Iraq - Energy and power

Iraq has the second-largest petroleum reserves in the Middle East (after Saudi Arabia), with proved deposits estimated at 112.5 billion barrels in early 2002. Oil revenues help to balance the budget, stabilize the currency, establish a surplus balance of payments, and finance the development program. Oil concessions were first granted in 1925, and the first production began two years later. The three major oil companies operating in Iraq by the early 1970s were the Iraq Co. for Oil Operations (ICOO), the Basrah Petroleum Co. (BPC), and the Iraq National Oil Co. (INOC). By 1975, as a result of nationalizations carried out starting in 1972, state-owned operations controlled 100% of national oil production.

Major drops in crude oil production accompanied both the war with Iran and the 1991 Gulf War. Output dropped from 3,476,900 barrels per day in 1979 to 897,400 barrels daily in 1981, and from 2,897,000 barrels per day in 1989 to 305,000 barrels daily in 1991, following an embargo on Iraqi oil exports. In January 1992, the Al-Bakr oil export terminal, the only outlet to the sea, was reopened at half capacity; by August, the full capacity of 1.6 million barrels per day was restored, even though UN sanctions prohibited Iraq from exporting its oil.

In September 1991, the UN proposed a plan to allow Iraq to raise revenue for humanitarian purchases and war reparations by exporting limited quantities of oil. Iraq repeatedly rejected the plan claiming that it would violate sovereignty, but in January 1996 began negotiations with the UN on implementation of the plan. By May 1996, Iraq and the UN agreed on how to carry out UN Resolution 986, which allows Iraq to sell $1 billion worth of oil every 90 days for a 180-day trial period (called the "Oil for Food" program). Proceeds from the sales were to go into a UN-managed escrow account and be used to provide humanitarian assistance to Iraq under UN supervision. In 1998, the UN Security Council voted to raise Iraq's six-month export quota to $5.26 billion, in Resolution 1153. In 1999 the UN removed all restrictions on the amount of oil Iraq could export. For most of the 1990s, the US-imposed trade embargo reduced Iraqi access to oil industry technology, supplies, and investment Early in 2002, a government official indicated that of Iraq's 73 oil fields, only 24 were actually in production. In 1998, construction was authorized for a 100,000 barrel per day pipeline to pump Iraqi crude oil to Jordan's Zarga refinery. In 2000 oil production was an estimated 2.5 million barrels per day.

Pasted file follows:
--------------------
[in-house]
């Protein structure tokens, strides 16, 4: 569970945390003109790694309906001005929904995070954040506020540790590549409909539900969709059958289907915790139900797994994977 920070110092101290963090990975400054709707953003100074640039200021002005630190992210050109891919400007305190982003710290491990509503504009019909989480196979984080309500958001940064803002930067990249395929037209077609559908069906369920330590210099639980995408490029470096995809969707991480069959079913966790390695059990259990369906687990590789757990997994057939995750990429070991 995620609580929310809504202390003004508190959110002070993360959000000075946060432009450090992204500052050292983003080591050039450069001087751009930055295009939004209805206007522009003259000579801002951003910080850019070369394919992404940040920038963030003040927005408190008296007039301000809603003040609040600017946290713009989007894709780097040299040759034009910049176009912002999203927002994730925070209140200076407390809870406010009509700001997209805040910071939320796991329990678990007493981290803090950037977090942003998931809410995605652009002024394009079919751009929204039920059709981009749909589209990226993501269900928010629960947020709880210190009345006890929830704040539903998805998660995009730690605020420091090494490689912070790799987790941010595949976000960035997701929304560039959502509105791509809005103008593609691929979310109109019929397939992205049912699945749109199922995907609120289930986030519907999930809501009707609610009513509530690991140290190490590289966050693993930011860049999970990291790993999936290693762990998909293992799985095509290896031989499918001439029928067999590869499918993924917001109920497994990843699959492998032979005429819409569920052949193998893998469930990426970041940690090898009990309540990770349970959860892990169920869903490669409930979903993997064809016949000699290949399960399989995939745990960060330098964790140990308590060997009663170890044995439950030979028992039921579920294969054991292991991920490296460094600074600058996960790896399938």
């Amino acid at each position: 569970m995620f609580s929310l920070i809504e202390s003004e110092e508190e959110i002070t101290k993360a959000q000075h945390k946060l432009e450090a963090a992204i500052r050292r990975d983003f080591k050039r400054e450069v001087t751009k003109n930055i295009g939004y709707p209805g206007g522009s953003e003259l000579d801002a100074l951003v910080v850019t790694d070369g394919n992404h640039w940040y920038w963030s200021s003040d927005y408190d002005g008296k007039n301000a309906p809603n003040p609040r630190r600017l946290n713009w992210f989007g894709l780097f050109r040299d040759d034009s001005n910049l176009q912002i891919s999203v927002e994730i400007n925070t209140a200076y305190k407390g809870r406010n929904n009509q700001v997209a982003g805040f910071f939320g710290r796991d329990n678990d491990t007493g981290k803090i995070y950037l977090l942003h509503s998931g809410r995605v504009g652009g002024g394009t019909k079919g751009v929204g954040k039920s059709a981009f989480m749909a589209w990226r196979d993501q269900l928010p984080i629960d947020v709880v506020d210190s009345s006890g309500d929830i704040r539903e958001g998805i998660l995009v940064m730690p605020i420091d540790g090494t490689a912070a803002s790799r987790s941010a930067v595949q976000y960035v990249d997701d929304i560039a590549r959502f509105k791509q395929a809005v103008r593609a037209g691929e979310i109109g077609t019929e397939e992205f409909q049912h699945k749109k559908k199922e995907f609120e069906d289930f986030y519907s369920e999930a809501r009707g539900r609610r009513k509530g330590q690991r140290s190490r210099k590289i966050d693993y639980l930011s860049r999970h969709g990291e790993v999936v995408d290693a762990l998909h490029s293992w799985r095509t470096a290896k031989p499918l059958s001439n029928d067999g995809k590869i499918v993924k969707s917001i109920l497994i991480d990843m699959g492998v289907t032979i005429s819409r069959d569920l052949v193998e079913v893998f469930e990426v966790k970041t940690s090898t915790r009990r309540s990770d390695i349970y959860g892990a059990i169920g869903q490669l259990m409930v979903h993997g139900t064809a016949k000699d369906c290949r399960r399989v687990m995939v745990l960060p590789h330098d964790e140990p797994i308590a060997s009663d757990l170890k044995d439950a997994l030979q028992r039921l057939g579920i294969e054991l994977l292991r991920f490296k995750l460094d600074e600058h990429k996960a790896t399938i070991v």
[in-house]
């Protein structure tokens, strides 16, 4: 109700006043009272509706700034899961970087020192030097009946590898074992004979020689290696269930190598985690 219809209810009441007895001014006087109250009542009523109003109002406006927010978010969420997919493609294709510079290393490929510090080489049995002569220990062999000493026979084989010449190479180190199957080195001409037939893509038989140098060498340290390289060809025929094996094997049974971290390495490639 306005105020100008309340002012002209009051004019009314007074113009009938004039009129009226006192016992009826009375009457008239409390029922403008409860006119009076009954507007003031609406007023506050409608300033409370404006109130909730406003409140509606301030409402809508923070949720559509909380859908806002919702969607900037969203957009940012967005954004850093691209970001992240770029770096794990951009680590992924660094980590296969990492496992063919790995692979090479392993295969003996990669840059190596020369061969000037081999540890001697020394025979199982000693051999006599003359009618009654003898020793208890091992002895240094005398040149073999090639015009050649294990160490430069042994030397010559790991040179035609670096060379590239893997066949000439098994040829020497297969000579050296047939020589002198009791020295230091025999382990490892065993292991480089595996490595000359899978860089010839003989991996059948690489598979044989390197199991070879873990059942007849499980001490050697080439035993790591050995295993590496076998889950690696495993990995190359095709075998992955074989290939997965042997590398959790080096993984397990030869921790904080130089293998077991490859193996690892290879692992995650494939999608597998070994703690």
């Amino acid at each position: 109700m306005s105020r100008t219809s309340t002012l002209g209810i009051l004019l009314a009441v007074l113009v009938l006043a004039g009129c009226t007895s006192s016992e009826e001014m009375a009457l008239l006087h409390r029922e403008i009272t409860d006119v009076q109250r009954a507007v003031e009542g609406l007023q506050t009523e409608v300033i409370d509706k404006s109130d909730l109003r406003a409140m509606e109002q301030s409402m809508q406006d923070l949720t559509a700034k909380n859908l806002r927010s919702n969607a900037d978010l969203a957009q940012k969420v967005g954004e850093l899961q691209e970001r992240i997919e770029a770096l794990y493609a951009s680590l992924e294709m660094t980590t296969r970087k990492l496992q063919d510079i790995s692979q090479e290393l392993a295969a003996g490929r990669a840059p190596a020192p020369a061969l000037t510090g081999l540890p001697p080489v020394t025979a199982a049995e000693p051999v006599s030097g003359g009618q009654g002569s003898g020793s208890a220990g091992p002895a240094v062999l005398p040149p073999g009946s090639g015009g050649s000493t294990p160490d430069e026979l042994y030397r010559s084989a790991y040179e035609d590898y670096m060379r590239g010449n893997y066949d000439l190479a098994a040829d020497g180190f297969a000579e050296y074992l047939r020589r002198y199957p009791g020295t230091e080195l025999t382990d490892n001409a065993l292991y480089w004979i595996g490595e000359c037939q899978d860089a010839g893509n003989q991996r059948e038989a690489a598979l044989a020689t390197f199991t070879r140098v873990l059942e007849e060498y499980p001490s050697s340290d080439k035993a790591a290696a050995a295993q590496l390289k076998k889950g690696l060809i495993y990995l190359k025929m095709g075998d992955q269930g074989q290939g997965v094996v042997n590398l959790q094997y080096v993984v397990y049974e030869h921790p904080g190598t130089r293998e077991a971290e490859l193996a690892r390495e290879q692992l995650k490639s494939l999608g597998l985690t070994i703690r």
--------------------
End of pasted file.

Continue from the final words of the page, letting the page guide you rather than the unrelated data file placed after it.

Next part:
The most important fields are at Kirkuk, with lesser fields at Naft Khaneh, Ayn Zalah, and Butmah in the Mosul area, and at Az-Zubayr and Ar-Rumaylah near Basra. Oil for export was formerly piped to the Mediterranean through Syria and Lebanon, or to the Persian Gulf, but Syria closed the pipeline when Iraq invaded Iran, which Syria supported, and Iran closed Iraq's Gulf shipping. A new pipeline through Turkey transported more than half of Iraq's oil exports in the early 1980s; this was expanded by additions in 1985 and 1987, supplemented by a pipeline completed in 1985 running to Saudi Arabia's Red Sea port of Yanbu al-Bahr; the pipeline was closed during the Persian Gulf War.

The development of both hydroelectric and thermal capacity proceeded rapidly during the 1970s. In Baghdad, electricity is supplied by a thermoelectric fuel-oil plant installed by British and Belgian firms but was later nationalized and supplemented by a second plant. Other cities generate power in small municipal power stations. Iraq's power installations were repeated targets of Iranian air attacks in the 1980s, and were badly damaged during the conflict in the Persian Gulf in 1991. As much as 90% of Iraq's power grid, as well as a substantial portion of its power infrastructure, was damaged or destroyed. At the beginning of 2002 Iraq had 3.1 trillion cu m of proven natural gas reserves, plus another 4.2 trillion cu m in probably reserves. Nearly three-fourths of Iraq's oil reserves are associated with oil fields. In 2000, Iraq produced 3.1 billion cu m of natural gas.

Total electricity production in 2000 was 31,700 million kWh, of which 98% was from fossil fuels and 2% from hydropower. The country's generating capacity was about 9,500 MW in 2001.

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